Most homeowners need educating on carbon monoxide detectors: survey

File/ A carbon monoxide detector. Global News File

TORONTO – Carbon monoxide detectors may be a staple in a growing number of Canadian homes, but a new survey suggests that doesn’t mean they’re being used effectively.

Data collected by Ipsos Reid for the Hawkins-Gignac Foundation for CO Education found the majority of survey participants don’t know how often to replace their carbon monoxide detectors or what some of their signals mean.

The online survey of about 2,000 homeowners from across the country found that 84 per cent of respondents have at least one carbon monoxide detector installed.

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Foundation co-founder John Gignac says this marks a massive improvement from 2008 when he lost his niece and her entire family to CO poisoning.

He says at that time, he estimated the number would have been closer to 50 per cent at best.

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But Gignac says he’s troubled by data showing 61 per cent of respondents are misinformed about when to replace their detectors, and that 78 per cent of those who have heard their alarms beep in a non-emergency situation don’t know what that means.

“You need to educate yourself on the alarms and make sure that you know that they’re only good for seven to 10 years. If you’re not sure, go out and replace it.”

Gignac, a former firefighter, became personally invested in the cause of raising carbon monoxide awareness after the 2008 death of his niece.

Laurie Hawkins, who was working as an Ontario Provincial Police officer at the time, was living in a home with no means of perceiving an increase in CO levels.

When the chimney became blocked, lethal CO levels accumulated in the home and killed Hawkins, her husband Richard, their 14-year-old daughter Cassandra and their 12-year-old son Jordan.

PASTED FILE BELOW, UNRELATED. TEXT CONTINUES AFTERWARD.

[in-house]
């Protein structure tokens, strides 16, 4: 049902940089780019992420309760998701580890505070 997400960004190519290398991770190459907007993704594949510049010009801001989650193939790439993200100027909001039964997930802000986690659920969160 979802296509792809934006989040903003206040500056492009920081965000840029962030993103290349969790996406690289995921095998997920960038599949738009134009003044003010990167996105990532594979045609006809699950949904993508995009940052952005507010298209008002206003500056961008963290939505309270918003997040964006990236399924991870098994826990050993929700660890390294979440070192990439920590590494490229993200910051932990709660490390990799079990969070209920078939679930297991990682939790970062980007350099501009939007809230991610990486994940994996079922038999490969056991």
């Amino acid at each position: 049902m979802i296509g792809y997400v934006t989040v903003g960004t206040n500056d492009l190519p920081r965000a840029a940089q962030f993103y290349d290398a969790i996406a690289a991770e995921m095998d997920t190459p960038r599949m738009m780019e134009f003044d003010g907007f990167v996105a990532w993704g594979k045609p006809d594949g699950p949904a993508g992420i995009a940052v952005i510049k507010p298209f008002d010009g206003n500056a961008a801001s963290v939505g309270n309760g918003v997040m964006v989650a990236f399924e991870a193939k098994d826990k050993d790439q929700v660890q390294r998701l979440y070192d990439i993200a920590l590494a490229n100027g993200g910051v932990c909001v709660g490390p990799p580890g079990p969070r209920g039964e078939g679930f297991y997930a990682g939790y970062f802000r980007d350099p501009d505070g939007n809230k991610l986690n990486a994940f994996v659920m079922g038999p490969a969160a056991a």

Gignac said he still grapples with a sense of personal responsibility for the tragedy.

“Life just seemed to get in the way. Everybody’s moving here and there so quickly, and I was one of those people who forgot to protect my own family,” he said. “. . . I was a firefighter. I’m the one who I think should have been warning her about the dangers, and I didn’t. So this is why this is so close and near and dear to my heart.”

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The foundation he helped launch after Hawkins’ death helped spearhead an effort to make carbon monoxide detectors mandatory in every Ontario home. Those efforts succeeded in 2013, and Gignac credits that law for Ontario’s strong results in the recent poll.

The survey found that 94 per cent of respondents from that province had detectors in their homes, compared to just 69 per cent of participants from the Atlantic provinces.

Ontario was not exempt, however, from the national trend of misinformation.

British Columbia survey respondents had the highest rate of ignorance or misinformation as to when a CO alarm needed to be replaced. The survey pegged the misinformation rate there at 69 per cent compared to 49 per cent national low registered in Quebec.

The survey also flagged potential issues around the signals a carbon monoxide detector sends out when it’s nearing the end of its usefulness.

Of the 24 per cent of poll respondents who said they had heard their alarm beep in a non-emergency situation, 78 per cent of those interpreted the sound as a cue to change the battery.

When the beep comes from more modern detectors, Gignac said the sound is in fact an indicator that the alarm must be replaced altogether.

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The Ipsos poll was conducted between Aug. 27 and Sept. 2 of this year. The Marketing Research and Intelligence Association, the polling industry’s professional body, says online surveys cannot be assigned a margin of error due to their lack of random sa

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